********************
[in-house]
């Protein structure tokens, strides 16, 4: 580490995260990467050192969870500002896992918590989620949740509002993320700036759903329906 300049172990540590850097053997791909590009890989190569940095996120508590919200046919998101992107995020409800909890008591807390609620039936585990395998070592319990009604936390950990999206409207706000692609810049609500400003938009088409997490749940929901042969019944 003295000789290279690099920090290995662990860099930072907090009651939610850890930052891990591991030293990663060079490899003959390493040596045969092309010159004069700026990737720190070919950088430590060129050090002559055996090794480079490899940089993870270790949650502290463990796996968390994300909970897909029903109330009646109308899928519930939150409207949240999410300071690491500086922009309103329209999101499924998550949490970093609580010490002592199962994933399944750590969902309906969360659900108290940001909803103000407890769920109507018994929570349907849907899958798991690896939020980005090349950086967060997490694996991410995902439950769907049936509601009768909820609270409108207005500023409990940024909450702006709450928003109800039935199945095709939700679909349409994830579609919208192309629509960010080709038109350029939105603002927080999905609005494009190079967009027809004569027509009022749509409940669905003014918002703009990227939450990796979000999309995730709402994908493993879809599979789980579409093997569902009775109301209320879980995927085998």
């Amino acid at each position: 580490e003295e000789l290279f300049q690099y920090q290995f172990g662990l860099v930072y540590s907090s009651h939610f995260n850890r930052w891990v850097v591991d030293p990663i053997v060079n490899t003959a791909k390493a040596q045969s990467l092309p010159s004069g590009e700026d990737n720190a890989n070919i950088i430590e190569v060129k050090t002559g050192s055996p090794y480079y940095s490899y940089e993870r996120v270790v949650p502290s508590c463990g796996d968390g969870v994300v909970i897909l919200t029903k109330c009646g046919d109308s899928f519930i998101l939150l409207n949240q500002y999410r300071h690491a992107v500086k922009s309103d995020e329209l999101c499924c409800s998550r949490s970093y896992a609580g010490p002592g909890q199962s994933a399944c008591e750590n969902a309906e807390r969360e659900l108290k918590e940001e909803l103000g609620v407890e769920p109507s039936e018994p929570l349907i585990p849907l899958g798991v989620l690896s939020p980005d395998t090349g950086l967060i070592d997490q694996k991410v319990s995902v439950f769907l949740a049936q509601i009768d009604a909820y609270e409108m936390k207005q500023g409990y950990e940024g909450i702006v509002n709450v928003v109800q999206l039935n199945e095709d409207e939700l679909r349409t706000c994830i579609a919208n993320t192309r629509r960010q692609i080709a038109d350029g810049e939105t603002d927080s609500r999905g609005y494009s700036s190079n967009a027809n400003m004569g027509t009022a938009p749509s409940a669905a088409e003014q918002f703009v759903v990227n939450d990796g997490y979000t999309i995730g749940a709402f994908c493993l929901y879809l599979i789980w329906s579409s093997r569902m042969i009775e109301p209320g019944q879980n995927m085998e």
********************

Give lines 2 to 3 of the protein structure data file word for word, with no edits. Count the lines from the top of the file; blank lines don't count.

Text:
């Protein structure tokens, strides 16, 4: 580490995260990467050192969870500002896992918590989620949740509002993320700036759903329906 300049172990540590850097053997791909590009890989190569940095996120508590919200046919998101992107995020409800909890008591807390609620039936585990395998070592319990009604936390950990999206409207706000692609810049609500400003938009088409997490749940929901042969019944 003295000789290279690099920090290995662990860099930072907090009651939610850890930052891990591991030293990663060079490899003959390493040596045969092309010159004069700026990737720190070919950088430590060129050090002559055996090794480079490899940089993870270790949650502290463990796996968390994300909970897909029903109330009646109308899928519930939150409207949240999410300071690491500086922009309103329209999101499924998550949490970093609580010490002592199962994933399944750590969902309906969360659900108290940001909803103000407890769920109507018994929570349907849907899958798991690896939020980005090349950086967060997490694996991410995902439950769907049936509601009768909820609270409108207005500023409990940024909450702006709450928003109800039935199945095709939700679909349409994830579609919208192309629509960010080709038109350029939105603002927080999905609005494009190079967009027809004569027509009022749509409940669905003014918002703009990227939450990796979000999309995730709402994908493993879809599979789980579409093997569902009775109301209320879980995927085998």
């Amino acid at each position: 580490e003295e000789l290279f300049q690099y920090q290995f172990g662990l860099v930072y540590s907090s009651h939610f995260n850890r930052w891990v850097v591991d030293p990663i053997v060079n490899t003959a791909k390493a040596q045969s990467l092309p010159s004069g590009e700026d990737n720190a890989n070919i950088i430590e190569v060129k050090t002559g050192s055996p090794y480079y940095s490899y940089e993870r996120v270790v949650p502290s508590c463990g796996d968390g969870v994300v909970i897909l919200t029903k109330c009646g046919d109308s899928f519930i998101l939150l409207n949240q500002y999410r300071h690491a992107v500086k922009s309103d995020e329209l999101c499924c409800s998550r949490s970093y896992a609580g010490p002592g909890q199962s994933a399944c008591e750590n969902a309906e807390r969360e659900l108290k918590e940001e909803l103000g609620v407890e769920p109507s039936e018994p929570l349907i585990p849907l899958g798991v989620l690896s939020p980005d395998t090349g950086l967060i070592d997490q694996k991410v319990s995902v439950f769907l949740a049936q509601i009768d009604a909820y609270e409108m936390k207005q500023g409990y950990e940024g909450i702006v509002n709450v928003v109800q999206l039935n199945e095709d409207e939700l679909r349409t706000c994830i579609a919208n993320t192309r629509r960010q692609i080709a038109d350029g810049e939105t603002d927080s609500r999905g609005y494009s700036s190079n967009a027809n400003m004569g027509t009022a938009p749509s409940a669905a088409e003014q918002f703009v759903v990227n939450d990796g997490y979000t999309i995730g749940a709402f994908c493993l929901y879809l599979i789980w329906s579409s093997r569902m042969i009775e109301p209320g019944q879980n995927m085998e």